Supernatural’s Ruth Connell on the Magic Behind Her Role as Rowena | IGN

In our Supernatural: Road to the End retrospective series, we’ll be revisiting some of the key characters and recurring guest stars who helped make the show into the fan-favorite phenomenon it became over its 15 seasons on the air before the series ends. We’ve talked to Mama Winchester herself, Samantha SmithFelicia Day, who plays hacker-turned-hunter Charlie Bradbury; and the man behind the Winchesters’ oldest surviving ally Bobby Singer, Jim Beaver. Next, we’re talking to the reigning Queen of Hell, Rowena, aka Ruth Connell, about her surprisingly supernatural Supernatural journey.

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Supernatural’s final season has been full of goodbyes. In SPN tradition, though, while many of the character exits have been shockers, The CW show has been sending some of the Winchesters’ extended family off through heroic self-sacrifice – like the tearjerker Earth-end for Rowena that came during Season 15’s “The Rupture.”

After their plan to patch the demon-spewing rift went awry, Rowena stepped into the demon-absorption role, with the caveat that she had to die by Sam Winchester’s (Jared Padalecki) hand. It was a heart-wrenching moment that actress Ruth Connell recalled when IGN caught up with her and asked about the unique connection Sam and Rowena shared over the years.

“It kind of crept up on me a little bit. The fans saw it before I did – this sort of kindred spirits type relationship. It was just such fun times with Jared, like the bit when I threaten to turn him into a moose. It was so interesting … to start to have scenes one-on-one with Jared or with Jensen [Ackles] or with Misha [Collins], kind of build those individual relationships rather than just Rowena vs. the Boys. I love that, but I will definitely always be 100-percent indebted to Jared for how he turned up for me, especially in ‘The Rupture,’” Connell shared. “Fifteen years into a show, he could not have worked harder with me to try and make that whole dramatic death scene – he could not have worked harder with me to try to make it count. And I love him for that. I love them all so much. I love them especially right now ’cause I’ve not seen them for ages. I miss them all.”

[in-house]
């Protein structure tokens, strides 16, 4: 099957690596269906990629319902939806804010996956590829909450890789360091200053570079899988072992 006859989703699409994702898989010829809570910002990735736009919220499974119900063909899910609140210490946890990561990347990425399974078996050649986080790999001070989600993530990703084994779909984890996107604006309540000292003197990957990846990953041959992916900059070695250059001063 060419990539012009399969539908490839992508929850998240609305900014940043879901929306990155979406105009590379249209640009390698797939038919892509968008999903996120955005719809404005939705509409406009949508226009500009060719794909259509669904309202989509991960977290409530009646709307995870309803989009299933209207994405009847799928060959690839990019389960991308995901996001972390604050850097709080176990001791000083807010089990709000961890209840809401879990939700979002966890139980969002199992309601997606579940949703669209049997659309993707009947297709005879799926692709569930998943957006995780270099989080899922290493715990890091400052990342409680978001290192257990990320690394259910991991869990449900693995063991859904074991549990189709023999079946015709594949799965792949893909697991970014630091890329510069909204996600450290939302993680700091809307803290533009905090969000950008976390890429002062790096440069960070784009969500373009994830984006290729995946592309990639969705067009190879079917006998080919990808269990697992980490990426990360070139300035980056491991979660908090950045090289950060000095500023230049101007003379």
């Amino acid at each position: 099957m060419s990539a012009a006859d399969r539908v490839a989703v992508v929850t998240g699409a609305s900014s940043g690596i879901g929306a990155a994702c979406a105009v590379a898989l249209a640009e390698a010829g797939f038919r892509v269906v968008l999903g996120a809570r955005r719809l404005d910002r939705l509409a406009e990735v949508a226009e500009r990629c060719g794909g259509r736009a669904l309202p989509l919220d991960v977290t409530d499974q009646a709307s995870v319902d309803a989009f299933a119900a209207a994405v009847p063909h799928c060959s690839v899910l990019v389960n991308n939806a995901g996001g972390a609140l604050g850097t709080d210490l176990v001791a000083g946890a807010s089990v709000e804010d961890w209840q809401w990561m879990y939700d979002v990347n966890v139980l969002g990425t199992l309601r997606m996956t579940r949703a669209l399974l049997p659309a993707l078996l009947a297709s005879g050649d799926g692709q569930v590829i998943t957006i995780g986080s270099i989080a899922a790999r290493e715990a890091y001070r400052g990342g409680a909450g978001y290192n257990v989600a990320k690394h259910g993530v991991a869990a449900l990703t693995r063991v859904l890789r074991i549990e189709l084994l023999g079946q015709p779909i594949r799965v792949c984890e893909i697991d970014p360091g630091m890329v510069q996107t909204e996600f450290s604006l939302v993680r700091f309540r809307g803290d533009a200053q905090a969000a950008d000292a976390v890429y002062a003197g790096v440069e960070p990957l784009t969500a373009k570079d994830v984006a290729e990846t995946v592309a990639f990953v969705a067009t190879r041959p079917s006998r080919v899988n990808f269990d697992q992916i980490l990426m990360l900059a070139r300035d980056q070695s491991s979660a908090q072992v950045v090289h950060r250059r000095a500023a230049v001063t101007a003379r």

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Connell first joined the show for its 10th season. It was a role that felt like it was written for her, even if she had to chase it down to get in the audition room. It was Connell’s close friend (and fellow actress) Henrietta Meire who sent her “this breakdown of this mysterious woman, perhaps with a Scottish accent.”

“And I went to all kinds of trouble – emailing my agent, I got in touch with the casting director in Canada, I was putting a reel together of my Scottish clips, all this stuff,” Connell recalled of how she approached getting an audition.

Eventually, she got in the room with casting director Robert Ulrich after viewing 14 episodes of Supernatural the weekend before. “And I went in and read with them and I could see like a little bit of a light bulb go off. … And the next day I was in front of producers,” she remembered.